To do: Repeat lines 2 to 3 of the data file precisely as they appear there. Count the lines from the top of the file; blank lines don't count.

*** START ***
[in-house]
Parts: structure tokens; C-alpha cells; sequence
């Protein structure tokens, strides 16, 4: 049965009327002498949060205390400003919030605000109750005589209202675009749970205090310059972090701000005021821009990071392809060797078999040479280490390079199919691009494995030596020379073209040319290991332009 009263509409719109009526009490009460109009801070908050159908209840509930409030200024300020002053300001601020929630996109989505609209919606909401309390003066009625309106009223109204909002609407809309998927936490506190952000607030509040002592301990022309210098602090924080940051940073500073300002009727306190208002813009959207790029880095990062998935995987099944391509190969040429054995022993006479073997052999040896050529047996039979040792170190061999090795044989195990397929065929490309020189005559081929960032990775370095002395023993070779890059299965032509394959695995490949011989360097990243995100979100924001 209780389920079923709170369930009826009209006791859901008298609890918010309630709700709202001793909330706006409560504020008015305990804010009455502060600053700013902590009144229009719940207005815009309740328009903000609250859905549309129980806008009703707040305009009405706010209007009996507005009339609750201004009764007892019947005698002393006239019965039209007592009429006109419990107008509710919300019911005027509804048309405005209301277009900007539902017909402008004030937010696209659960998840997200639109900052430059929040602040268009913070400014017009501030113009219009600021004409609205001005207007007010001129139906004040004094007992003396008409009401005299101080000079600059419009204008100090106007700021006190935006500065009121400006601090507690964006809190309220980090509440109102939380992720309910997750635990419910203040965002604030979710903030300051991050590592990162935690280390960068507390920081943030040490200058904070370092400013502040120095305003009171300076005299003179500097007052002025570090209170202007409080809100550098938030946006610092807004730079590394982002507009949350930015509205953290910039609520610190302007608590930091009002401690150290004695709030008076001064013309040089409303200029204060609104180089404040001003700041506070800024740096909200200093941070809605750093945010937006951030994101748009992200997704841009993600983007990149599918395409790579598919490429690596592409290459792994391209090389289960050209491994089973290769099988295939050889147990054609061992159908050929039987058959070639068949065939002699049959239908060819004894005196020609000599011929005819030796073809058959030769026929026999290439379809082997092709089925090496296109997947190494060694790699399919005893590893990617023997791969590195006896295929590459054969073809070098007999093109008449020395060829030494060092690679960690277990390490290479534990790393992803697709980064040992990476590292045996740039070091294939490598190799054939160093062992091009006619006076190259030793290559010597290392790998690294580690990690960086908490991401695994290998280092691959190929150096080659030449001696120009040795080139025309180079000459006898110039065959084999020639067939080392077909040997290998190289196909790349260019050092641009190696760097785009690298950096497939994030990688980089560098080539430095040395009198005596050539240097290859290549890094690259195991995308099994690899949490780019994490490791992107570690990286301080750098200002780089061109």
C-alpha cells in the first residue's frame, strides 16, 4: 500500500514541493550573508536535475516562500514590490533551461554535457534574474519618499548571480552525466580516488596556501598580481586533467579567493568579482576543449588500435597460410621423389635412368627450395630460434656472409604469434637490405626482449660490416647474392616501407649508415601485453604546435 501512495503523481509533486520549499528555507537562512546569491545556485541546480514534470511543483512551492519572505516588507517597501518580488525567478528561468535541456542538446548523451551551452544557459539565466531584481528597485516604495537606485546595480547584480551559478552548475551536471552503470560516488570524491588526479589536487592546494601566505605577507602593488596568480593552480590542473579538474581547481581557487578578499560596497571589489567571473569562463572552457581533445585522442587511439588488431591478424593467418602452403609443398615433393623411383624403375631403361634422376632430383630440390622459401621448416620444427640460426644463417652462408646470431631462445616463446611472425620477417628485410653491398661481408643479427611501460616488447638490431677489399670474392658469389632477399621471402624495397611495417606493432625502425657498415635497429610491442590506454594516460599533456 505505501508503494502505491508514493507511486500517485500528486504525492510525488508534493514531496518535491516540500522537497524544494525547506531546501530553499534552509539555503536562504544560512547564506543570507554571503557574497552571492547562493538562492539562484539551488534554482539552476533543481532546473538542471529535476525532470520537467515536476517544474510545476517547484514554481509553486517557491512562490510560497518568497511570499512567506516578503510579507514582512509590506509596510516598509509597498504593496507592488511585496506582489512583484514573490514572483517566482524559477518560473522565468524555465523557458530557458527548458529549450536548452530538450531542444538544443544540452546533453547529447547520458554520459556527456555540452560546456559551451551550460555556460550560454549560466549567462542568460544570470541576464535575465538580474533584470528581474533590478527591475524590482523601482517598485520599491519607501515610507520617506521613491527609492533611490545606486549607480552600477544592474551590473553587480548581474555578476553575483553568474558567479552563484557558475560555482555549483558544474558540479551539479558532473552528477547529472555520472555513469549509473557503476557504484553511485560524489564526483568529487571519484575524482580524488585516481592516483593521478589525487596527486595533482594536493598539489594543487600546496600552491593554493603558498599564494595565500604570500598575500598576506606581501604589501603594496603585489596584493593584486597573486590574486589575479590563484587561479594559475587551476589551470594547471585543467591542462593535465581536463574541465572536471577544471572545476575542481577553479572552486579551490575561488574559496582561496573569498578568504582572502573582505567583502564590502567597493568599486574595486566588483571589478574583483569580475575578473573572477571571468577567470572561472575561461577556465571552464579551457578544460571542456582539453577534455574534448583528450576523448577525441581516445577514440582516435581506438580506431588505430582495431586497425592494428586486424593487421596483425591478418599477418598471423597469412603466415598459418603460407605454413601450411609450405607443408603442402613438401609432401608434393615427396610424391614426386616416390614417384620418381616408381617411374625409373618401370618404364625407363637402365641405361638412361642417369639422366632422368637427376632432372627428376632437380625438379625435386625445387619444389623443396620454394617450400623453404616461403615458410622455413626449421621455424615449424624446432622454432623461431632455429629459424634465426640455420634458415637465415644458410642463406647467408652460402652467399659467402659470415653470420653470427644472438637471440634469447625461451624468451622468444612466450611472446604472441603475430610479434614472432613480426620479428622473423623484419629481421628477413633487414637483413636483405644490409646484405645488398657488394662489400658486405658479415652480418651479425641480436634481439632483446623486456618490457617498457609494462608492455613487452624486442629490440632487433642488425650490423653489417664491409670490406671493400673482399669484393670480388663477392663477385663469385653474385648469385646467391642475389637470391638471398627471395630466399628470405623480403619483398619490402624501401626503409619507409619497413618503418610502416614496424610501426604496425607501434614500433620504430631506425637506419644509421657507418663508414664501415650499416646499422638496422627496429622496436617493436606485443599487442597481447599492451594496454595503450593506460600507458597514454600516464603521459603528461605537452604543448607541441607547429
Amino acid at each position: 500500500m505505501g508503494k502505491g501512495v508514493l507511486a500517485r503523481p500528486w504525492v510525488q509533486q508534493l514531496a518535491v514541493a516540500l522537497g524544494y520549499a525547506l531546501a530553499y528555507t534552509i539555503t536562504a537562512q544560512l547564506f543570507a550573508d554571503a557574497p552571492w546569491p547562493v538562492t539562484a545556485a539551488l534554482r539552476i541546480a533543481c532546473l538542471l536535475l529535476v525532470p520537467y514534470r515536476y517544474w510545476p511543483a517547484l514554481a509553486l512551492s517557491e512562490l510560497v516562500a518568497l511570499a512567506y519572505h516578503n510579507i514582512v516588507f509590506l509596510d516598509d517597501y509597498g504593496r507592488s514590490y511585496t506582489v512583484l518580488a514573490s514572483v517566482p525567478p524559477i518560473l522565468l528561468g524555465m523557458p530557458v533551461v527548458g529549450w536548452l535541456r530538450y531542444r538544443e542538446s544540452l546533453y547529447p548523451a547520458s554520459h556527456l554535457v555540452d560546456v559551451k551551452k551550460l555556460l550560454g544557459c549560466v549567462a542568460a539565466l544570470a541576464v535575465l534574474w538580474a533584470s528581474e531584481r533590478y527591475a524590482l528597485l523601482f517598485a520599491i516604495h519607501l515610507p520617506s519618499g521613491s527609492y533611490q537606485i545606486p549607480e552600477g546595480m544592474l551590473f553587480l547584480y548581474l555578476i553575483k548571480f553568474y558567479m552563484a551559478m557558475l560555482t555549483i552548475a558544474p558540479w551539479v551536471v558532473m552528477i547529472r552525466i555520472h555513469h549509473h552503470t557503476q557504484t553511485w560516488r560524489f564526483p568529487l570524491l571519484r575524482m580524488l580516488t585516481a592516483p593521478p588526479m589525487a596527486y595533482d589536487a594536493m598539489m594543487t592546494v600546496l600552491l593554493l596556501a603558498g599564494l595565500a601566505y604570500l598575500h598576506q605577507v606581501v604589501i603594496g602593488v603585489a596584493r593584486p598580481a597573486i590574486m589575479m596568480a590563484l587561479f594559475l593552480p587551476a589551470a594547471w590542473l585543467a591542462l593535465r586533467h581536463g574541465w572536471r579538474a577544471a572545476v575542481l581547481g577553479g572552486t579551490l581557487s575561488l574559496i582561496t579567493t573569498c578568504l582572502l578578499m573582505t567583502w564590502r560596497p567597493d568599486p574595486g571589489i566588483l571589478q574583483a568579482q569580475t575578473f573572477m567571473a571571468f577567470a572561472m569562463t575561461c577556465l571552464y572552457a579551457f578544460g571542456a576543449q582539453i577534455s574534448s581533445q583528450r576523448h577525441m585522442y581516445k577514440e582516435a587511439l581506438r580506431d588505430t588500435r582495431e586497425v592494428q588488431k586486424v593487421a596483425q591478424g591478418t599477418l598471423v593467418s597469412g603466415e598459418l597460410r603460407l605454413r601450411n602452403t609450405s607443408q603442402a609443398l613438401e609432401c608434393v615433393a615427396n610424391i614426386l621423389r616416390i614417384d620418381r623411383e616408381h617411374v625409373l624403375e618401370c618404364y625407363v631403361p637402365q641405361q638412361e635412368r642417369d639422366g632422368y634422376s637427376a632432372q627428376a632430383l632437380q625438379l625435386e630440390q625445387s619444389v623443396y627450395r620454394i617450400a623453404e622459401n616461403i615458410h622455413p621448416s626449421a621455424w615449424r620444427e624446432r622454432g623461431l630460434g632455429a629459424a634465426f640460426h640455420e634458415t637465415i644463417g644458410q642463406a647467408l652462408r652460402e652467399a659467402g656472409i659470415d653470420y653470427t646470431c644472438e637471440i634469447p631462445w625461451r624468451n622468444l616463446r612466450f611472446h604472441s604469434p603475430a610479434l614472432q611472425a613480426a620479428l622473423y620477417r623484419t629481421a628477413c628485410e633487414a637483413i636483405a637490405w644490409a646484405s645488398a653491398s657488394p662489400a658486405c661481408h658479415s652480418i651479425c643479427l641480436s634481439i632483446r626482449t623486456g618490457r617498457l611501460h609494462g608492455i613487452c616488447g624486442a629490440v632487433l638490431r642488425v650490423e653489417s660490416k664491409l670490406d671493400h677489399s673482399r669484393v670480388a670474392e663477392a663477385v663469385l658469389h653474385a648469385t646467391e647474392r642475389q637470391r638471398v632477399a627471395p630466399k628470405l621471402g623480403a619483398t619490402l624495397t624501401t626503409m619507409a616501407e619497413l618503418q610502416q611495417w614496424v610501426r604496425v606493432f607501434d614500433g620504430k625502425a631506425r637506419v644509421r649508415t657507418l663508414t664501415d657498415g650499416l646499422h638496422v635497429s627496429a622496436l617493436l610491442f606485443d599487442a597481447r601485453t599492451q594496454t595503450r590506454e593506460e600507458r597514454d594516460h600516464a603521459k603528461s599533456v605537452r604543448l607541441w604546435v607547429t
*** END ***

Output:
Parts: structure tokens; C-alpha cells; sequence
């Protein structure tokens, strides 16, 4: 049965009327002498949060205390400003919030605000109750005589209202675009749970205090310059972090701000005021821009990071392809060797078999040479280490390079199919691009494995030596020379073209040319290991332009 009263509409719109009526009490009460109009801070908050159908209840509930409030200024300020002053300001601020929630996109989505609209919606909401309390003066009625309106009223109204909002609407809309998927936490506190952000607030509040002592301990022309210098602090924080940051940073500073300002009727306190208002813009959207790029880095990062998935995987099944391509190969040429054995022993006479073997052999040896050529047996039979040792170190061999090795044989195990397929065929490309020189005559081929960032990775370095002395023993070779890059299965032509394959695995490949011989360097990243995100979100924001 209780389920079923709170369930009826009209006791859901008298609890918010309630709700709202001793909330706006409560504020008015305990804010009455502060600053700013902590009144229009719940207005815009309740328009903000609250859905549309129980806008009703707040305009009405706010209007009996507005009339609750201004009764007892019947005698002393006239019965039209007592009429006109419990107008509710919300019911005027509804048309405005209301277009900007539902017909402008004030937010696209659960998840997200639109900052430059929040602040268009913070400014017009501030113009219009600021004409609205001005207007007010001129139906004040004094007992003396008409009401005299101080000079600059419009204008100090106007700021006190935006500065009121400006601090507690964006809190309220980090509440109102939380992720309910997750635990419910203040965002604030979710903030300051991050590592990162935690280390960068507390920081943030040490200058904070370092400013502040120095305003009171300076005299003179500097007052002025570090209170202007409080809100550098938030946006610092807004730079590394982002507009949350930015509205953290910039609520610190302007608590930091009002401690150290004695709030008076001064013309040089409303200029204060609104180089404040001003700041506070800024740096909200200093941070809605750093945010937006951030994101748009992200997704841009993600983007990149599918395409790579598919490429690596592409290459792994391209090389289960050209491994089973290769099988295939050889147990054609061992159908050929039987058959070639068949065939002699049959239908060819004894005196020609000599011929005819030796073809058959030769026929026999290439379809082997092709089925090496296109997947190494060694790699399919005893590893990617023997791969590195006896295929590459054969073809070098007999093109008449020395060829030494060092690679960690277990390490290479534990790393992803697709980064040992990476590292045996740039070091294939490598190799054939160093062992091009006619006076190259030793290559010597290392790998690294580690990690960086908490991401695994290998280092691959190929150096080659030449001696120009040795080139025309180079000459006898110039065959084999020639067939080392077909040997290998190289196909790349260019050092641009190696760097785009690298950096497939994030990688980089560098080539430095040395009198005596050539240097290859290549890094690259195991995308099994690899949490780019994490490791992107570690990286301080750098200002780089061109």